Phylogenetic Analysis

Nucleotide coding sequences of: (i) human rod opsin, RHO (U49742); (ii) human red cone (LWS) opsin, OPN1LW (AH005298); (iii) human blue cone (UVS/VS) opsin, OPN1SW (U53874); (iv) chicken green cone (MWS) opsin (M92038); (v) chicken blue cone (SWS) opsin (M92037); (vi) chicken pinopsin (U15762); (vii) carp VA-opsin (AF233520); (viii) catfish parapinopsin (AF028014); (ix) human encephalopsin, OPN3 (AF140242); (x) human peropsin, RRH (AF012270); (xi) human RGR-opsin, RGR (U14910); (xii) human melanopsin, OPN4 (AF147788), were entered in to DAMBE version 4.1.15 [45] – http://aix1.uottawa.ca/~xxia/software/software.htm, and converted to amino acid sequences which were then aligned using the ClustalW [46] option. In order to maintain codon integrity the nucleotide sequences were then aligned to the amino acid alignment. Phylogenetic analyses were conducted using MEGA version 2.1 [47] – http://www.megasoftware.net. A maximum parsimony tree with branch confidence values based on 500 bootstrap replicates was constructed and the tree drawn in TreeViewPPC version 1.6.6 – http://taxonomy.zoology.gla.ac.uk/rod/treeview.html. Branches with less than 40% support were collapsed.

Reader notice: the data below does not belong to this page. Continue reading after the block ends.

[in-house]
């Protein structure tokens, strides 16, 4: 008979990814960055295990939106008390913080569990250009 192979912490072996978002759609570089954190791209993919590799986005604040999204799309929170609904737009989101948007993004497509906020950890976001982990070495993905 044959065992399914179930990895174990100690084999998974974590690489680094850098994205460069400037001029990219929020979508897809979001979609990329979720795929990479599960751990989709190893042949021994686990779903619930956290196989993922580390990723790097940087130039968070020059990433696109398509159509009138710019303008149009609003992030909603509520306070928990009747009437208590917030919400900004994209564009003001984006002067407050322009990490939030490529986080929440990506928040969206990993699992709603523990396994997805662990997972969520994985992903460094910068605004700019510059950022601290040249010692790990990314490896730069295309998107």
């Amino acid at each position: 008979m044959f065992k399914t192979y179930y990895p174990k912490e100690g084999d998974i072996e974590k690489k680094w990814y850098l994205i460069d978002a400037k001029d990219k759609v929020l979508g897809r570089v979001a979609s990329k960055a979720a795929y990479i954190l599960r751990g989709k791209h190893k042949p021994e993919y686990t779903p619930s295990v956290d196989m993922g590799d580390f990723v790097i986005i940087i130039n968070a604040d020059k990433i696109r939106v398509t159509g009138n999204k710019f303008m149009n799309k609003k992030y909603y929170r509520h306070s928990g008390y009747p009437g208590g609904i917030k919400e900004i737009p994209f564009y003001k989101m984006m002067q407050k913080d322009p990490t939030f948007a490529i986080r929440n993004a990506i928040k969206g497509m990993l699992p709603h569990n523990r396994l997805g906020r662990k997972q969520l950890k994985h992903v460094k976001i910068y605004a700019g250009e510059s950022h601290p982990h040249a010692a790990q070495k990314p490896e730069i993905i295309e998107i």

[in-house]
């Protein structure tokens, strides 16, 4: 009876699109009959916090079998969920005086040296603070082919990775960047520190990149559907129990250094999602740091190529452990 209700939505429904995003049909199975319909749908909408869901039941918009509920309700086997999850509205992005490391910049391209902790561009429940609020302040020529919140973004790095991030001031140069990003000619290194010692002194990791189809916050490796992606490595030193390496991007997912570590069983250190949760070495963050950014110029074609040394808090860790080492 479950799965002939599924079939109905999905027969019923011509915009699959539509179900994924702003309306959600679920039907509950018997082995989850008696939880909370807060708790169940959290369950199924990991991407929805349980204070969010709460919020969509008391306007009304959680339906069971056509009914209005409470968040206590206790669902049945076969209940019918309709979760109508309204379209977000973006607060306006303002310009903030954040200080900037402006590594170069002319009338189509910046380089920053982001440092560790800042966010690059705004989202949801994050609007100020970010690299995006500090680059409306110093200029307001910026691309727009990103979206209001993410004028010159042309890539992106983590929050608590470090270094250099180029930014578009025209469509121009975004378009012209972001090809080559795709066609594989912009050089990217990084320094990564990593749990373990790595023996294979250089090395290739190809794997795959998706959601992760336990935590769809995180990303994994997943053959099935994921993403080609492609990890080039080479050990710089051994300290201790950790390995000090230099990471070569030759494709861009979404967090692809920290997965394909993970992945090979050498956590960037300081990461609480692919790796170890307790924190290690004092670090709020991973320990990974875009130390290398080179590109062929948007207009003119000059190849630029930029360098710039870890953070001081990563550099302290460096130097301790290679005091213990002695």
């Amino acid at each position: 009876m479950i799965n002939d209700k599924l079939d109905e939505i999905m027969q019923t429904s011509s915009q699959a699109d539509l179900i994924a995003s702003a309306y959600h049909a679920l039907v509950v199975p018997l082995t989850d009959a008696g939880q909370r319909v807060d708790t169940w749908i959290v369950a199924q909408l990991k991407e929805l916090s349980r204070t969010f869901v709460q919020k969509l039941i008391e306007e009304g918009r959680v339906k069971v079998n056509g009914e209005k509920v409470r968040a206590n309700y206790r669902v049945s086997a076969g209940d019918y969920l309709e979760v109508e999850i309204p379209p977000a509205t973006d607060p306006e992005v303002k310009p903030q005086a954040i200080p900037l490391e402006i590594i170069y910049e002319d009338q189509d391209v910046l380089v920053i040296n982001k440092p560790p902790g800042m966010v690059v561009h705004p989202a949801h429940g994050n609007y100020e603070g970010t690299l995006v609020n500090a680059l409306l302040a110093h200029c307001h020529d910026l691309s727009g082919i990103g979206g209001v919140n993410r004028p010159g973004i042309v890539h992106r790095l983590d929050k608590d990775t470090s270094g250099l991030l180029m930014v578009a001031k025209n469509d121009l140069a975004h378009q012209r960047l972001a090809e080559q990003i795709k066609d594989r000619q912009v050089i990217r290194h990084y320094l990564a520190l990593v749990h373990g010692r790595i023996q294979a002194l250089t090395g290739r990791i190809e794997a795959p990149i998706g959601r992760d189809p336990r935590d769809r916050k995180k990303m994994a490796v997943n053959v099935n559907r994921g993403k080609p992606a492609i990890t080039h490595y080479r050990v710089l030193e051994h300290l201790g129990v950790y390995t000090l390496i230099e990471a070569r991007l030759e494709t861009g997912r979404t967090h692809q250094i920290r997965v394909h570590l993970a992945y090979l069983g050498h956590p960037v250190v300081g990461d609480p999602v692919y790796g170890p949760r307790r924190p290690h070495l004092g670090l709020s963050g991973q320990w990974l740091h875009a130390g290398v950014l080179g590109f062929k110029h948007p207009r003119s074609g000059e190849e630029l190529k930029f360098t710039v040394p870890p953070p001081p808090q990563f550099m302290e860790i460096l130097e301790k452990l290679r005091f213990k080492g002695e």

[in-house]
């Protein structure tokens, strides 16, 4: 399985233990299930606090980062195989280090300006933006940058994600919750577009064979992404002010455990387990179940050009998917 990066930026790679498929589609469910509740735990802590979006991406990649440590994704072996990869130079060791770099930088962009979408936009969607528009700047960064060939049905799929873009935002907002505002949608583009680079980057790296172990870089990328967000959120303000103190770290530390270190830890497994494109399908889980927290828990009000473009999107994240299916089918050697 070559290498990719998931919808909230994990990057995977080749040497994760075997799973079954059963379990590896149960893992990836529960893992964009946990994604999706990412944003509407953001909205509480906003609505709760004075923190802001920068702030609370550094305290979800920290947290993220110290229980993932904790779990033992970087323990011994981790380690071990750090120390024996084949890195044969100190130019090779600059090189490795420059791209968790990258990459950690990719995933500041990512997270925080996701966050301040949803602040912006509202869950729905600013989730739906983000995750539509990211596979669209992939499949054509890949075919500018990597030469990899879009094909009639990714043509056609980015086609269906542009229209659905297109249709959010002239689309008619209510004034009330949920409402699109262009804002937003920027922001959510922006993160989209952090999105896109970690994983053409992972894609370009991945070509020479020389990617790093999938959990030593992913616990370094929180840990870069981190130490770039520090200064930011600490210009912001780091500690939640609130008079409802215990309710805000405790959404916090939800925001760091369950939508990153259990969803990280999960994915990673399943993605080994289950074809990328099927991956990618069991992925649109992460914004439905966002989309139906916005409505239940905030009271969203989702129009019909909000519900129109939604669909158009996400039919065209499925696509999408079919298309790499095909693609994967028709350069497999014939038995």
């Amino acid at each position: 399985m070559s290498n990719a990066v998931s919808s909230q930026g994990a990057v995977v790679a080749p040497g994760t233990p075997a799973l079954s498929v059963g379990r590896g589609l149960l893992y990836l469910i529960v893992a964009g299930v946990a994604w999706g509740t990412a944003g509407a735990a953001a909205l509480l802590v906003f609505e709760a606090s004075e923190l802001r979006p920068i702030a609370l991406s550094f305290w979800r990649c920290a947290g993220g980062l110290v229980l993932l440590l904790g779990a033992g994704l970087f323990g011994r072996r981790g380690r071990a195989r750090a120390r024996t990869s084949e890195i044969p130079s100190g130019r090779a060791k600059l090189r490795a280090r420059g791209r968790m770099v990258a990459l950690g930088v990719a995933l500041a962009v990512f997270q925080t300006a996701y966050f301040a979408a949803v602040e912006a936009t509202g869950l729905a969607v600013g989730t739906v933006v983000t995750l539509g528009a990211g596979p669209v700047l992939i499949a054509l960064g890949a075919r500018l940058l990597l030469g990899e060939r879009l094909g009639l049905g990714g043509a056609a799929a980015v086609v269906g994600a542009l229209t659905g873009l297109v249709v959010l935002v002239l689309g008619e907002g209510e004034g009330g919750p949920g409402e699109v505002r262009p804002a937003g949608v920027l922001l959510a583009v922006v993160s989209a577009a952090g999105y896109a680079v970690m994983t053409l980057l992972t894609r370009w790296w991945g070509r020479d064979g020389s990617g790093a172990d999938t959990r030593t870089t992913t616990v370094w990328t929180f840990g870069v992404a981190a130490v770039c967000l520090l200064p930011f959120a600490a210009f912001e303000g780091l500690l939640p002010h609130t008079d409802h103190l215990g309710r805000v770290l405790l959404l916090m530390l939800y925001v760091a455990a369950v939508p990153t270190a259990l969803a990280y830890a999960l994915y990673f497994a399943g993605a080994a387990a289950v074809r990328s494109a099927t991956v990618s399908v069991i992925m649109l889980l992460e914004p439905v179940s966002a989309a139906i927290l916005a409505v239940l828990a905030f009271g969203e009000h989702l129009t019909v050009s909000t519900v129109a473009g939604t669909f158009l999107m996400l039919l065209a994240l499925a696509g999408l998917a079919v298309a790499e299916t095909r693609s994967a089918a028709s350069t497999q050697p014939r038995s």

Declarations

Acknowledgements

This work was supported by The Hammersmith Hospitals Trust Special Trustees (JB and DJW) and BBSRC (RGF).

Authors’ Affiliations

(1)
Gene Targeting Unit, Department of Neuromuscular Diseases, Division of Neuroscience and Psychological Medicine, Faculty of Medicine, Imperial College London, Charing Cross Hospital
(2)
Department of Integrative and Molecular Neuroscience, Division of Neuroscience and Psychological Medicine, Faculty of Medicine, Imperial College London, Charing Cross Hospital